For those, like me, who don't have a good grasp on the corporate net income tax (CNI), two recent articles provide a good overview.
"A taxing problem," by Mary Beth Schweigert on LancasterOnline 7/10, gives a detailed but understandable overview of what the tax is, who is applies to, what combined reporting is, and whether or not the Delaware Loophole actually exists. Here's an excerpt:
A company's state tax bill depends on how it is organized. Only C corporations, which may have an unlimited number of owners, are subject to the corporate income tax. All publicly traded companies are C corporations.
Owners of more closely held, often smaller, businesses, such as limited liability companies, partnerships and S corporations, pay the personal income tax rate of 3.07 percent on any profits.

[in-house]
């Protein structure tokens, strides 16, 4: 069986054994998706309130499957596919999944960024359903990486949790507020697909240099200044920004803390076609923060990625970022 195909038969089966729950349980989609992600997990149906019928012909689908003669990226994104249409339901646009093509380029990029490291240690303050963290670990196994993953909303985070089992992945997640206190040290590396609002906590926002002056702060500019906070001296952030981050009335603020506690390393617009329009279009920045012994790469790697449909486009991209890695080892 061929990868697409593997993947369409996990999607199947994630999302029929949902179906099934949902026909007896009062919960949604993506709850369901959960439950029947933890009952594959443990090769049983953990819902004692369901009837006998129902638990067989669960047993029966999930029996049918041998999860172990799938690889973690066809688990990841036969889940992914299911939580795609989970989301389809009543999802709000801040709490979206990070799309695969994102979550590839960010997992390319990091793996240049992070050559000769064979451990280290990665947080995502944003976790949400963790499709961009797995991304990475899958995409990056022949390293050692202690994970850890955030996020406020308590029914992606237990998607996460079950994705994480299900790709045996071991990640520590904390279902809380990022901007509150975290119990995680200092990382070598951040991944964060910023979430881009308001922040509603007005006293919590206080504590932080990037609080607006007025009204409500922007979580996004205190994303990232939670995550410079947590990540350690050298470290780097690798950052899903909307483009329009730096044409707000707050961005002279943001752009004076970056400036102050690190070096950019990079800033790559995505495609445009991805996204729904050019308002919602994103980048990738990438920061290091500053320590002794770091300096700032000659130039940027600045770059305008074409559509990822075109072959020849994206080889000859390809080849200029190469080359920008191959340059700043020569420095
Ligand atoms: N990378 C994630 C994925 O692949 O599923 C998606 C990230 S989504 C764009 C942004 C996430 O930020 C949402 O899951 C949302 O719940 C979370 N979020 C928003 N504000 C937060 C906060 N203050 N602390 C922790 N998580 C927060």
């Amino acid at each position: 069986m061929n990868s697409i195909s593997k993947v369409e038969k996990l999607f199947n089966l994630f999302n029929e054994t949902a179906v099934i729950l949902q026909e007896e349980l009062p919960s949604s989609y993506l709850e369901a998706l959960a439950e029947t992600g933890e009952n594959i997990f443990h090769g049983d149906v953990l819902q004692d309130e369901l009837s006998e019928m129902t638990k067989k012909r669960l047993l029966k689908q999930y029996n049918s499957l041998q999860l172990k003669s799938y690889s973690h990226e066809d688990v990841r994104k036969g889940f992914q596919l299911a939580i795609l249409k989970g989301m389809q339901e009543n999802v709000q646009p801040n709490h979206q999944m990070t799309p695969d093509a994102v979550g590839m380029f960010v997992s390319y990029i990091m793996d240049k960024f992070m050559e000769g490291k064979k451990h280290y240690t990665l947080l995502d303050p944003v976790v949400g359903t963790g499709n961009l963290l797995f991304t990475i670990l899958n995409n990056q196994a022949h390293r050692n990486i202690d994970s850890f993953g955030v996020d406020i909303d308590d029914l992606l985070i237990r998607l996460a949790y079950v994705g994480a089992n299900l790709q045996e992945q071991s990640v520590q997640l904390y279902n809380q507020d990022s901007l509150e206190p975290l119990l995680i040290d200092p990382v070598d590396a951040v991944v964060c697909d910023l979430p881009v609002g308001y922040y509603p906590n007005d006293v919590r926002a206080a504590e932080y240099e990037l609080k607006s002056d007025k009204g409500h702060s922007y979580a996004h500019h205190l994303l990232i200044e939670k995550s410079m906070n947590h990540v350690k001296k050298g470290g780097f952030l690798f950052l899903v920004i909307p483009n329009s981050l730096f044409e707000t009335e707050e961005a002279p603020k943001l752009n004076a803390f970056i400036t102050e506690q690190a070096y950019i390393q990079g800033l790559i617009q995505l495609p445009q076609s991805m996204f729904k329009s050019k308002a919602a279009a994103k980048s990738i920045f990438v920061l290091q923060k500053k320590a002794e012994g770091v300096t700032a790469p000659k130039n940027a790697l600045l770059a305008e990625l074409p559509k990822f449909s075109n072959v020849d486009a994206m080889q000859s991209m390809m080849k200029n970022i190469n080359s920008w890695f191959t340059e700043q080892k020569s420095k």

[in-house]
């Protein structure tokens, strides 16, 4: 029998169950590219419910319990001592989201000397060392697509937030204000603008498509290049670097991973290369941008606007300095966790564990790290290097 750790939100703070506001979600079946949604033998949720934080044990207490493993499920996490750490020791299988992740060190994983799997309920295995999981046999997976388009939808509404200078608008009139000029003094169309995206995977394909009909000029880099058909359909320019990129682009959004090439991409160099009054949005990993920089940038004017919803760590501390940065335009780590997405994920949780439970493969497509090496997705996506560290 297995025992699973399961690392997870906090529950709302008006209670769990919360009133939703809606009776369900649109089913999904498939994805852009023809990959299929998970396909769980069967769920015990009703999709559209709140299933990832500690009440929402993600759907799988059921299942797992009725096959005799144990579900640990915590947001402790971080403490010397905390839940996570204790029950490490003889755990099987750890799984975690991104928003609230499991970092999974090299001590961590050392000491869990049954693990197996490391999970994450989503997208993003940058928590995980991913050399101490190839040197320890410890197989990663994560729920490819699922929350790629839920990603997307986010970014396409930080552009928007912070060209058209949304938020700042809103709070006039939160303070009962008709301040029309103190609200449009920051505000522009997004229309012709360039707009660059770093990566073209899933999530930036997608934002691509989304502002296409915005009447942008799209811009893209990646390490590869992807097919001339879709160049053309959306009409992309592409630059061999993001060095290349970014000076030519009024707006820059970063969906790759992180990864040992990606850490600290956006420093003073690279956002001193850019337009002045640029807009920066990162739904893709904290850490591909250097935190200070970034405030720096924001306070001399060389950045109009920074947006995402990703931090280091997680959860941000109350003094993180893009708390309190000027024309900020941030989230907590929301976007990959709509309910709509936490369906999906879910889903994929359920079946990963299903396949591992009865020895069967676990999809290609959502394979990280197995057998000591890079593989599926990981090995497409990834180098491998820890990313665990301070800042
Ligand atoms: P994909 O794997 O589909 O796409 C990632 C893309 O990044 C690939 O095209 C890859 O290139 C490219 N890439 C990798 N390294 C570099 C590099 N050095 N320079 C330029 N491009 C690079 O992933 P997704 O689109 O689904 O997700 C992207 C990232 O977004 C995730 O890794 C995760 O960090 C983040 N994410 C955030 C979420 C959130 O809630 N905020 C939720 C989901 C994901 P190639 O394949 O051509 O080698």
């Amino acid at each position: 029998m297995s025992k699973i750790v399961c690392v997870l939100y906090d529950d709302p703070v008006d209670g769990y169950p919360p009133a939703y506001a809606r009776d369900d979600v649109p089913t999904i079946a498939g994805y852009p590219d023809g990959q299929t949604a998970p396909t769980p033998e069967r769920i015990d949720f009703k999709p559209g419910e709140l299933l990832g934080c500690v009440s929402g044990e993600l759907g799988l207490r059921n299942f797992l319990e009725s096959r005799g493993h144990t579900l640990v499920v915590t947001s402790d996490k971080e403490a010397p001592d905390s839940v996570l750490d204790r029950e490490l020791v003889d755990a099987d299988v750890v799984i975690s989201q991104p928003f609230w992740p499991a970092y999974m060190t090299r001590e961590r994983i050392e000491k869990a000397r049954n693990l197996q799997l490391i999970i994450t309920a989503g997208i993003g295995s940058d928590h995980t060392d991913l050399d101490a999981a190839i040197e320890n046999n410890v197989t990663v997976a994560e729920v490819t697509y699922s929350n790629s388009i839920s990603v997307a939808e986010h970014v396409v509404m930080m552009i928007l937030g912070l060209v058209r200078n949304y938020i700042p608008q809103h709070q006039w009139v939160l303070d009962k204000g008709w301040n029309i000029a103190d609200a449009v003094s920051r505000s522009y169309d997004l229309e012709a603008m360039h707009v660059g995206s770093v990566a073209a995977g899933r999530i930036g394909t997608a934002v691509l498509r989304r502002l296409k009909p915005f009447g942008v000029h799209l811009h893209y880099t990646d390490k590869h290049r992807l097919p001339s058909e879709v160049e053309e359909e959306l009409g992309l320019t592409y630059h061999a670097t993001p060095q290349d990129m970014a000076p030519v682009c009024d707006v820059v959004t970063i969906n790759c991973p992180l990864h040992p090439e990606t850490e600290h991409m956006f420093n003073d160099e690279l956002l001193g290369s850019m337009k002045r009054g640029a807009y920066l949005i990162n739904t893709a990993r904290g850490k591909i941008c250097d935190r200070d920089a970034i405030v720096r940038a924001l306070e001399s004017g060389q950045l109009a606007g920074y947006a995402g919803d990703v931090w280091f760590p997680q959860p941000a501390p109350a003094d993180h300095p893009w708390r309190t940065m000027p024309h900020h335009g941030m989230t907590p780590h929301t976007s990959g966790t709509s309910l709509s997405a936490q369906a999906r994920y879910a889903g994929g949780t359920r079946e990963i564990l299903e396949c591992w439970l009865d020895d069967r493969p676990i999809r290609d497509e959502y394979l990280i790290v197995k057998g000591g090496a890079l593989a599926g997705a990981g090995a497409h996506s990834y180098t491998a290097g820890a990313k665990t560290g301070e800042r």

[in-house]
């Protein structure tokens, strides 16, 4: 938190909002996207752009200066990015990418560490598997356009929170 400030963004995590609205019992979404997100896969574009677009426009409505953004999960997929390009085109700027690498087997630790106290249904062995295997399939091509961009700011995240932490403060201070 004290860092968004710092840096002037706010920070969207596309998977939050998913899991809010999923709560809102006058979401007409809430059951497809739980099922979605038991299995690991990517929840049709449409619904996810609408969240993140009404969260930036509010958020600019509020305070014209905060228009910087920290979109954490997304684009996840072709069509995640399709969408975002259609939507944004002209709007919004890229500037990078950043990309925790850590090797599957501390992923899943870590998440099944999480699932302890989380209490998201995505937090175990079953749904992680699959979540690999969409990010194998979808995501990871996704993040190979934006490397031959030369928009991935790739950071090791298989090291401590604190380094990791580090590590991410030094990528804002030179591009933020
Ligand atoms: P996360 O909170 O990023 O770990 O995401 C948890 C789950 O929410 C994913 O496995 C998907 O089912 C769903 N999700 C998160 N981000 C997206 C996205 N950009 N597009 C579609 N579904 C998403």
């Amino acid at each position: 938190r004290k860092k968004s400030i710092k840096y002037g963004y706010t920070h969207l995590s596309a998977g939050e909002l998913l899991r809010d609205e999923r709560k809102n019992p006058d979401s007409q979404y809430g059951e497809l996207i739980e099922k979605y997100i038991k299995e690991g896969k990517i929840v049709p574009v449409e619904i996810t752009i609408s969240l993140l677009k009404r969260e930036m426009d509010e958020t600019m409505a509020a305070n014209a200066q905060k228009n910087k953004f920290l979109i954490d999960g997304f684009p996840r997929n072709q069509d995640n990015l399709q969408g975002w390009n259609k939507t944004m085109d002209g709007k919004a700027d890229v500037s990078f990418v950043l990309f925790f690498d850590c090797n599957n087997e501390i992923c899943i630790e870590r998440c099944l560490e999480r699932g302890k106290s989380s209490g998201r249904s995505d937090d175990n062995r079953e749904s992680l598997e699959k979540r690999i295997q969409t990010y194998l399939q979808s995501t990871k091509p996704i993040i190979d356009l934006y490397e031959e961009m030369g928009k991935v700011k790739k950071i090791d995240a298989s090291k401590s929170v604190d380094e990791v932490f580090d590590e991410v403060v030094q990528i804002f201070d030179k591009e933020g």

Pennsylvania's corporate income tax rate is so high in part because so few companies actually pay the tax, said Stephanie Weyant, spokeswoman for the state Department of Revenue.
"Pennsylvania is missing out on revenue it should be collecting, and there's really not much the department can do about it," she said.
In 2005, the department's most recent figures, 71.3 percent — or nearly 95,000 — Pennsylvania C corporations paid no state income tax.
Weyant estimates that about 45 percent of those companies broke even or lost money, so they didn't owe any tax.
But an unknown number of others avoided the tax by shifting profits to passive investment companies in states with favorable tax laws, she said.
You should read the entire article to get a fuller understanding.
How does that apply to current politics? Our friends at Triad Strategies prepared a blog post "Corporate Taxes and Campaigns" that looks at the cni and how it applies to the governor's race this year.
Read those two and you will probably have enough understanding of the basic issues and a political view of them that you can sound like you know what you are talking about at political fundraisers and receptions. I have my notecards ready.